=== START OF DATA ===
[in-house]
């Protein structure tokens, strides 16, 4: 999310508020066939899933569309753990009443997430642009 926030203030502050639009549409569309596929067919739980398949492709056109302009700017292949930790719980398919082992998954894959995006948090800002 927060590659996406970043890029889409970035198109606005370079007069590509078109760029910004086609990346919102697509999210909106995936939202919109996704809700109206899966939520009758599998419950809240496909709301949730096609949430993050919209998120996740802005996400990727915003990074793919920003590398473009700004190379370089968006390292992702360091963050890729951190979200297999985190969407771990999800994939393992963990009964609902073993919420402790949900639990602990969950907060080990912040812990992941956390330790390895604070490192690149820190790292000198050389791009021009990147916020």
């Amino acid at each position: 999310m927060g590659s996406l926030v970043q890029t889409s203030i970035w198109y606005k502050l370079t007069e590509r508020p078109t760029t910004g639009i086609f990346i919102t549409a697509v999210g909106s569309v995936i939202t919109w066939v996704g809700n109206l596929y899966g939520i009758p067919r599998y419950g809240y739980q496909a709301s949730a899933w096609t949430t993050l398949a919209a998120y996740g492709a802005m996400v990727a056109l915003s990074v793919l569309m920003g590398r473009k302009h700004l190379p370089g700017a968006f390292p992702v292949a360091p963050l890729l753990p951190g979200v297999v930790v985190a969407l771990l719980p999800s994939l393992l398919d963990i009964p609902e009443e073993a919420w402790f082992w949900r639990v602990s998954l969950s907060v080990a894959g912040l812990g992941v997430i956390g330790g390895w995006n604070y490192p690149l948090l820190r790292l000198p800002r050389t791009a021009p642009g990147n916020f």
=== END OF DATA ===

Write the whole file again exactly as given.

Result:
[in-house]
């Protein structure tokens, strides 16, 4: 999310508020066939899933569309753990009443997430642009 926030203030502050639009549409569309596929067919739980398949492709056109302009700017292949930790719980398919082992998954894959995006948090800002 927060590659996406970043890029889409970035198109606005370079007069590509078109760029910004086609990346919102697509999210909106995936939202919109996704809700109206899966939520009758599998419950809240496909709301949730096609949430993050919209998120996740802005996400990727915003990074793919920003590398473009700004190379370089968006390292992702360091963050890729951190979200297999985190969407771990999800994939393992963990009964609902073993919420402790949900639990602990969950907060080990912040812990992941956390330790390895604070490192690149820190790292000198050389791009021009990147916020």
């Amino acid at each position: 999310m927060g590659s996406l926030v970043q890029t889409s203030i970035w198109y606005k502050l370079t007069e590509r508020p078109t760029t910004g639009i086609f990346i919102t549409a697509v999210g909106s569309v995936i939202t919109w066939v996704g809700n109206l596929y899966g939520i009758p067919r599998y419950g809240y739980q496909a709301s949730a899933w096609t949430t993050l398949a919209a998120y996740g492709a802005m996400v990727a056109l915003s990074v793919l569309m920003g590398r473009k302009h700004l190379p370089g700017a968006f390292p992702v292949a360091p963050l890729l753990p951190g979200v297999v930790v985190a969407l771990l719980p999800s994939l393992l398919d963990i009964p609902e009443e073993a919420w402790f082992w949900r639990v602990s998954l969950s907060v080990a894959g912040l812990g992941v997430i956390g330790g390895w995006n604070y490192p690149l948090l820190r790292l000198p800002r050389t791009a021009p642009g990147n916020f």